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I Was Painfully Shy Until I Lost My Wallet

When we struggle with insecurities, we might think we need to fix ourselves. We might say “if I am perfect and I don’t need anyone, people will like me more” but the reality might be the opposite.


Nihan Kucukural

4 months ago | 7 min read


How I instantly became “popular”

“Can we please stop the bus? I can’t find my wallet, so we will have to get off and go back to Ankara!”

Mel and I were two university students in a bus full of amateur photographers, driving full speed away from the city. It was after 2 am and pitch black outside.

We had driven for more than two hours, so we had a vague idea about our location: The Middle of Nowhere. When I said we should get off, Mel almost had a heart attack. How were we supposed to go back? With no money? But we didn’t know anybody on the bus! Why were we even there? It was all my fault!

It was my second year away from my little hometown, “living” on my own. In my first year, I hadn’t done much actual living other than watching and envying other students who enjoyed campus life. I felt completely invisible, the same way I felt at high school.

I believed everyone thought I was fat and weird. I could hardly make two or three friends at a time who were just as nerdy as me and spent all my time with them.

I remember feeling so awkward sitting at the university cafe, eating without making eye contact with anyone. I didn’t know how to “be” there. One friend who suffered from the same problem suggested getting a magazine and “pretend” to read it. That’s how bad it was.

The Bus That Changed Everything

I studied urban planning. In our second year, my project partner Mel and I decided to join the amateur photography club.

First, we went to the meet and greet. It was a welcoming crowd, and I found everything about photography so fascinating: learning about taking great photos, developing films in the darkroom, printing photos in the red light, and watching images appear on white cards, etc. Digital photography wasn’t around yet.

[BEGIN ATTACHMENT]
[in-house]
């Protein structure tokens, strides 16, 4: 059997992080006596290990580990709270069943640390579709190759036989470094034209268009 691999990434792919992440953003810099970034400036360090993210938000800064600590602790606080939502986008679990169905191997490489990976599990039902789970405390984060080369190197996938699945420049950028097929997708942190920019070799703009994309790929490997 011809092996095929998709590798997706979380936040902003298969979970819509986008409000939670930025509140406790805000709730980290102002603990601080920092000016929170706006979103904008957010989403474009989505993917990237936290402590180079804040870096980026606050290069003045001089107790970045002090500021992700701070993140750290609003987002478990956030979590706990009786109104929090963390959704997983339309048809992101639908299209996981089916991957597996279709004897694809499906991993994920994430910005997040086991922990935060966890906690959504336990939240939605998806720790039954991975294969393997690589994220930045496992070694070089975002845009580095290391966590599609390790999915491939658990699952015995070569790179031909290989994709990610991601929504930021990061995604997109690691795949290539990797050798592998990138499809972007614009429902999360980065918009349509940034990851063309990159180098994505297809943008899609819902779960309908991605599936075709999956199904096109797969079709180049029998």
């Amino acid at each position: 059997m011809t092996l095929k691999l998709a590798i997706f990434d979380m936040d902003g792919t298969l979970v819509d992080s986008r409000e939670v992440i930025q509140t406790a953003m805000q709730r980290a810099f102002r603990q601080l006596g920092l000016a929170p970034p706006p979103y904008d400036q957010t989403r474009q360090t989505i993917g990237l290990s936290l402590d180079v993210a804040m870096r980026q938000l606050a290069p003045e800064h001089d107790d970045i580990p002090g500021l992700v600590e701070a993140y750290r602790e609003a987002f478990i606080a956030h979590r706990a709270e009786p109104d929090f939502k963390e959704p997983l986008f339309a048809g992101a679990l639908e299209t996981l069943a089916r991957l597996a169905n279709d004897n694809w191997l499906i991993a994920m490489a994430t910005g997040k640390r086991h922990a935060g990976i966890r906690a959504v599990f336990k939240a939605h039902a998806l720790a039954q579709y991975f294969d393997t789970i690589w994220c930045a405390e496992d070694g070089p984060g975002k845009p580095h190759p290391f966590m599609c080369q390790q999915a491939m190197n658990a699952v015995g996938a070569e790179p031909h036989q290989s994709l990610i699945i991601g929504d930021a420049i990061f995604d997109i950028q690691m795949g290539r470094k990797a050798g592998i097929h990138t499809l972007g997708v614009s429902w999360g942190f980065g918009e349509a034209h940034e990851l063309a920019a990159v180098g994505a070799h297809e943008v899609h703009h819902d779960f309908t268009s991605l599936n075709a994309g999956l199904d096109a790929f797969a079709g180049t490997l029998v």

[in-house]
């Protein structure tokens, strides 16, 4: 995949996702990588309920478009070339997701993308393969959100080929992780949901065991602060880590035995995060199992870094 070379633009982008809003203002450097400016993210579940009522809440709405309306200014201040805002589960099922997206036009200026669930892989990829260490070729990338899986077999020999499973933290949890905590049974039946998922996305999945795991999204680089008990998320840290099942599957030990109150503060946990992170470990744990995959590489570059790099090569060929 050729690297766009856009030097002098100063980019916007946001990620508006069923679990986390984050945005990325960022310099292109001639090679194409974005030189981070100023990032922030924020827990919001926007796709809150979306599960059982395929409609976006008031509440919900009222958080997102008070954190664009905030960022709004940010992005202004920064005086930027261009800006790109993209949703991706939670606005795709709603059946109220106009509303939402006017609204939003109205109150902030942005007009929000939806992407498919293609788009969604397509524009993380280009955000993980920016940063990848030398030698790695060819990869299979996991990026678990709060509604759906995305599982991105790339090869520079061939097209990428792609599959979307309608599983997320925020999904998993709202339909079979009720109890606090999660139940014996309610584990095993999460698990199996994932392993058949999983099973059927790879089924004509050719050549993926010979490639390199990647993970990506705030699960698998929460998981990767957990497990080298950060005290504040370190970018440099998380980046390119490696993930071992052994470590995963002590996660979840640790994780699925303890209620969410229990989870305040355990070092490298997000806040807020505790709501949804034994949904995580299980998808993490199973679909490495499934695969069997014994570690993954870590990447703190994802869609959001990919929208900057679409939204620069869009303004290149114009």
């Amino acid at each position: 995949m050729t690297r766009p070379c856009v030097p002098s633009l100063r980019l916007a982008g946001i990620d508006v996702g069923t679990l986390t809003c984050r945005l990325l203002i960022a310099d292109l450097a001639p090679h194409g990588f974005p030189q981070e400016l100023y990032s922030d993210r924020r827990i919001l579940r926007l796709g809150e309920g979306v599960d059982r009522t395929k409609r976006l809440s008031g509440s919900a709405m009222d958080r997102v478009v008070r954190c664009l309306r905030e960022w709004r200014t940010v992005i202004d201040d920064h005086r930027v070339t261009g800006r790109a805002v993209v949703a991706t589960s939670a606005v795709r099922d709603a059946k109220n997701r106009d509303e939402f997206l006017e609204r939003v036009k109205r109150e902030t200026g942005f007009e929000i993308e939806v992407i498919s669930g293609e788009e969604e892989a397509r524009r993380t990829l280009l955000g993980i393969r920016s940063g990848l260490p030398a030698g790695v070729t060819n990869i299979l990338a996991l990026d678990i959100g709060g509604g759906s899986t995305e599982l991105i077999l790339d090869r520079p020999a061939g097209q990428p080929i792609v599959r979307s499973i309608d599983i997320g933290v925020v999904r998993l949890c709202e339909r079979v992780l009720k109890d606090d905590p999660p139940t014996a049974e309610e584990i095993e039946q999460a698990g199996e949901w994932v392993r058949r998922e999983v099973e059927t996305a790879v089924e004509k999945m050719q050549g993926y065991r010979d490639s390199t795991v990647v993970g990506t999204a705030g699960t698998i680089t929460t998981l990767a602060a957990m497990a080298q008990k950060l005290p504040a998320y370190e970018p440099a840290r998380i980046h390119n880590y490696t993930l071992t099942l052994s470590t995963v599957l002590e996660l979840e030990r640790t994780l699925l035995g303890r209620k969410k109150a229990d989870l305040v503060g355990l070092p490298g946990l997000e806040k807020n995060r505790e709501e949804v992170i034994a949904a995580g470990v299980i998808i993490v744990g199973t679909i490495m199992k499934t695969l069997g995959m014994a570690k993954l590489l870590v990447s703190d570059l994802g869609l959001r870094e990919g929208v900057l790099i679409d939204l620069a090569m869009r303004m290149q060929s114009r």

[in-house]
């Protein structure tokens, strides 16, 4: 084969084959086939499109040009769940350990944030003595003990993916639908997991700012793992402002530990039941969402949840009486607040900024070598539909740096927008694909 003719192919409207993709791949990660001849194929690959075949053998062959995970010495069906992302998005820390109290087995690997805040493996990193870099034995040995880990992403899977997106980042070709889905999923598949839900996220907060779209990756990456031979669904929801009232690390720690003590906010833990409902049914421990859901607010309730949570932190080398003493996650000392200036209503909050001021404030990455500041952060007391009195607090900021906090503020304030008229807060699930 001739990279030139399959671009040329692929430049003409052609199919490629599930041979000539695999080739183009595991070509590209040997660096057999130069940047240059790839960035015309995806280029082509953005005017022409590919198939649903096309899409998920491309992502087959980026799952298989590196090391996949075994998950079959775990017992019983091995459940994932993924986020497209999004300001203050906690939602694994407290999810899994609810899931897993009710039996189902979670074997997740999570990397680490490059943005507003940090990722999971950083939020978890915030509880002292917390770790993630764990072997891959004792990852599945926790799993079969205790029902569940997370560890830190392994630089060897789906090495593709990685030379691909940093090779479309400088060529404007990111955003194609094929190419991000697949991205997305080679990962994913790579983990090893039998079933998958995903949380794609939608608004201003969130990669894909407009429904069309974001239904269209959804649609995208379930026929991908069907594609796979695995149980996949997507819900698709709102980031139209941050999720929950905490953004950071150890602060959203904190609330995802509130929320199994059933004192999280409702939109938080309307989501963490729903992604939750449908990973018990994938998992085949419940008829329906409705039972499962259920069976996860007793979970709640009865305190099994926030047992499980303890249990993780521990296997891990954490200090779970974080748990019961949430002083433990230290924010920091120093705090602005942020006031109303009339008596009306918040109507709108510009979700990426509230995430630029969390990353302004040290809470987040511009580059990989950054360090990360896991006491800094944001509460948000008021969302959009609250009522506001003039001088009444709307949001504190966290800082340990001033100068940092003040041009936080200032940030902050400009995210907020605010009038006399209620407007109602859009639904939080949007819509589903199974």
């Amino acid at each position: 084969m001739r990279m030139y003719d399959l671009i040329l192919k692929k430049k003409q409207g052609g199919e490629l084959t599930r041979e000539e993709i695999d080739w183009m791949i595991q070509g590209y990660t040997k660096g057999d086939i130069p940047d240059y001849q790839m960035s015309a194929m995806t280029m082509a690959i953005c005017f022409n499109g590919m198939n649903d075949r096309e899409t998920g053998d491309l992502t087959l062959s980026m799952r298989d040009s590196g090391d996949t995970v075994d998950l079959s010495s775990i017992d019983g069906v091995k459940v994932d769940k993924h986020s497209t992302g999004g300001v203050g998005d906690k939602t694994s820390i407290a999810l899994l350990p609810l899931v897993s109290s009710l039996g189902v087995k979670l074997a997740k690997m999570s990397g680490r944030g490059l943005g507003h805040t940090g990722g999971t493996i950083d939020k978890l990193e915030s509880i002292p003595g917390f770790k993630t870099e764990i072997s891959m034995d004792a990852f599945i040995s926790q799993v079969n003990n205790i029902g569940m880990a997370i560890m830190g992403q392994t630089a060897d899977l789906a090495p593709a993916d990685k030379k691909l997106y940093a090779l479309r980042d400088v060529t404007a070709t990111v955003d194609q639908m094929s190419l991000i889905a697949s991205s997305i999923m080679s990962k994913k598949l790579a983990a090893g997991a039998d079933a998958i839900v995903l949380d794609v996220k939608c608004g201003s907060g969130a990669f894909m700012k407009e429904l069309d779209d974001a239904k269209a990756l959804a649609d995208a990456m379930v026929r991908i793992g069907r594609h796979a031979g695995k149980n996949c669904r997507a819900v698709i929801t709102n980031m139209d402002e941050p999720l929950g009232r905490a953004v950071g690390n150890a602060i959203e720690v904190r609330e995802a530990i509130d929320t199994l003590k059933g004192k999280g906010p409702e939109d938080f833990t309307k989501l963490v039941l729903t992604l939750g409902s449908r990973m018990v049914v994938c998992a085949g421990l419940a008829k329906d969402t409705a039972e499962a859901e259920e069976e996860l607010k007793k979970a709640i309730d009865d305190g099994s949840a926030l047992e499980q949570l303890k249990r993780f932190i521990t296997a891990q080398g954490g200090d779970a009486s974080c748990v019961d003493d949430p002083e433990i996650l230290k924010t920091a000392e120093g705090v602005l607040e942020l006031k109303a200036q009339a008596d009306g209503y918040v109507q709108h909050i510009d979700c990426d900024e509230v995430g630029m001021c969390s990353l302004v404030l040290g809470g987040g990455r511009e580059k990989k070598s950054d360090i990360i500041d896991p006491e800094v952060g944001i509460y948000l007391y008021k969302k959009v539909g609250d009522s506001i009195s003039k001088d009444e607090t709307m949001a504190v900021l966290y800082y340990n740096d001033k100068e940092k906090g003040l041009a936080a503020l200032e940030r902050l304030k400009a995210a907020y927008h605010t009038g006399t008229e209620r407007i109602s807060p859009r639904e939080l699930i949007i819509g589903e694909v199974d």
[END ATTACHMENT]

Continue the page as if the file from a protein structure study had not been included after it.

The club members invited everyone to the trip they were organizing for the upcoming long weekend. The trip didn’t cost too much since we could use the university busses for free. The plan was to visit old colorful Anatolian towns to take photos and prepare an exhibition later.

But it was more of a social event; everyone would bring cheap wine, get drunk and have fun.

I thought “This is it!” This was going to be my tribe! When Mel said she couldn’t afford to go, I offered to pay for her; I was too afraid to go alone.

As an 18-year-old Turkish girl from a non-religious but still Muslim family, I had never consumed alcohol by then.

Excited, we withdrew lots of cash from the money machine, went to a bottle shop, and bought a few bottles of “dog killer,” meaning the cheapest wine money could buy. We shopped around for a little more and when it approached midnight, we headed for the bus.

When we got on, our earlier excitement turned to fear. We didn’t recognize anybody from the meeting, other than the club’s president who seemed too busy. We found two seats at the back and sat in silence.

I felt stupid for getting so excited about the trip. What was I thinking? Our backpacks were full of wine which was a source of embarrassment. What were we going to do with all those bottles?


About two hours after we hit the road, the president announced that he was about to collect the fees since we were going to stop to fill the tank. So I submerged my arm in my backpack, but I couldn’t feel my wallet.

I checked everything, all the pockets. Then I began to take each item out one by one. Emptied the whole pack, but my wallet was nowhere to be found!

Mel watched me with wide eyes. I was her sponsor; now what? We were both in panic and I was twice as ashamed.

When the president came to us I was desperate and couldn’t think of anything other than getting off. I was like “Throw us to the wolves! We deserve it!”

I wonder how the guy kept his straight face. He said “Come on, don’t worry about the fee. You’ll pay later.”

“But we literally have nothing. What are we going to eat for three days?”

I must add that it is the early 1990s, so no cellphones or internet banking.

“We are thirty people here, we can look after two girls.”

This was terribly embarrassing, I didn’t know what to say. How do you accept that kind of help from people you don’t even know?

The president pointed out the stuff from my backpack and he said “You know the best solution for situations like this? Dog killer.” Then he moved on to the next seat to pick the money and probably tell our story.

Mel and I looked at each other. There really was nothing we could do. We opened our first bottle and tasted it. It was sharp and sour like vinegar. But we didn’t know how it was supposed to taste like, so we went ahead and finished it.

I can hardly remember the rest of that night. There was lots of talking and singing involved. When we stopped at another service station towards the morning, I could hardly stand. Some guy helped me walk to the ladies' room and supported me while I threw up.